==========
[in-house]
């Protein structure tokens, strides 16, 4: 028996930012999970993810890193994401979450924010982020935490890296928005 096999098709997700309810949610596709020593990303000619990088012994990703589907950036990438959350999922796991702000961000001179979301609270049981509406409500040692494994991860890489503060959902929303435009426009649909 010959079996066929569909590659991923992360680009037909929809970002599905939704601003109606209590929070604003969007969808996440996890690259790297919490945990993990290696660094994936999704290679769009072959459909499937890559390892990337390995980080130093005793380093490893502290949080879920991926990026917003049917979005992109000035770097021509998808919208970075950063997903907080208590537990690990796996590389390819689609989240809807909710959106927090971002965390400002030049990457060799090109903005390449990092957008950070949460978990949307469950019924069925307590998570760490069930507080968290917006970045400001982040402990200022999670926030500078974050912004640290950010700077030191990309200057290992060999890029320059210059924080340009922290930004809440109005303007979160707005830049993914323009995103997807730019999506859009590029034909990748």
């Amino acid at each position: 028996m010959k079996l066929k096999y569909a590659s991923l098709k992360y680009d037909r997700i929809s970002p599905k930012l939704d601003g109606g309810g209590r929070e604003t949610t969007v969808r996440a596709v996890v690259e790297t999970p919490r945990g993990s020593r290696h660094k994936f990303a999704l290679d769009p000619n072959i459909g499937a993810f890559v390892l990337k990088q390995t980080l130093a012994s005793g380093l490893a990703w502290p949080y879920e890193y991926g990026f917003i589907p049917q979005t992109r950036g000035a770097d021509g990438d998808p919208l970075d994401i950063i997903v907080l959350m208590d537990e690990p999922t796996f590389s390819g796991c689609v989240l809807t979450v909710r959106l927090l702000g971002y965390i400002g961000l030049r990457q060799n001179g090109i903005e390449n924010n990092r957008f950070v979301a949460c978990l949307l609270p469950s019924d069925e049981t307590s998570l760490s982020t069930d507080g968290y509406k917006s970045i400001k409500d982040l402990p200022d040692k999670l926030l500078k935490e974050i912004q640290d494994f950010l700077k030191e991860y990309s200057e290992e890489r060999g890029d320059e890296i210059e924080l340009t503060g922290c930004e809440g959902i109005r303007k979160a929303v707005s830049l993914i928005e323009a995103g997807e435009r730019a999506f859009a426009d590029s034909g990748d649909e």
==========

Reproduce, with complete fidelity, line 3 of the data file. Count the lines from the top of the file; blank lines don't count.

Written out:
């Amino acid at each position: 028996m010959k079996l066929k096999y569909a590659s991923l098709k992360y680009d037909r997700i929809s970002p599905k930012l939704d601003g109606g309810g209590r929070e604003t949610t969007v969808r996440a596709v996890v690259e790297t999970p919490r945990g993990s020593r290696h660094k994936f990303a999704l290679d769009p000619n072959i459909g499937a993810f890559v390892l990337k990088q390995t980080l130093a012994s005793g380093l490893a990703w502290p949080y879920e890193y991926g990026f917003i589907p049917q979005t992109r950036g000035a770097d021509g990438d998808p919208l970075d994401i950063i997903v907080l959350m208590d537990e690990p999922t796996f590389s390819g796991c689609v989240l809807t979450v909710r959106l927090l702000g971002y965390i400002g961000l030049r990457q060799n001179g090109i903005e390449n924010n990092r957008f950070v979301a949460c978990l949307l609270p469950s019924d069925e049981t307590s998570l760490s982020t069930d507080g968290y509406k917006s970045i400001k409500d982040l402990p200022d040692k999670l926030l500078k935490e974050i912004q640290d494994f950010l700077k030191e991860y990309s200057e290992e890489r060999g890029d320059e890296i210059e924080l340009t503060g922290c930004e809440g959902i109005r303007k979160a929303v707005s830049l993914i928005e323009a995103g997807e435009r730019a999506f859009a426009d590029s034909g990748d649909e």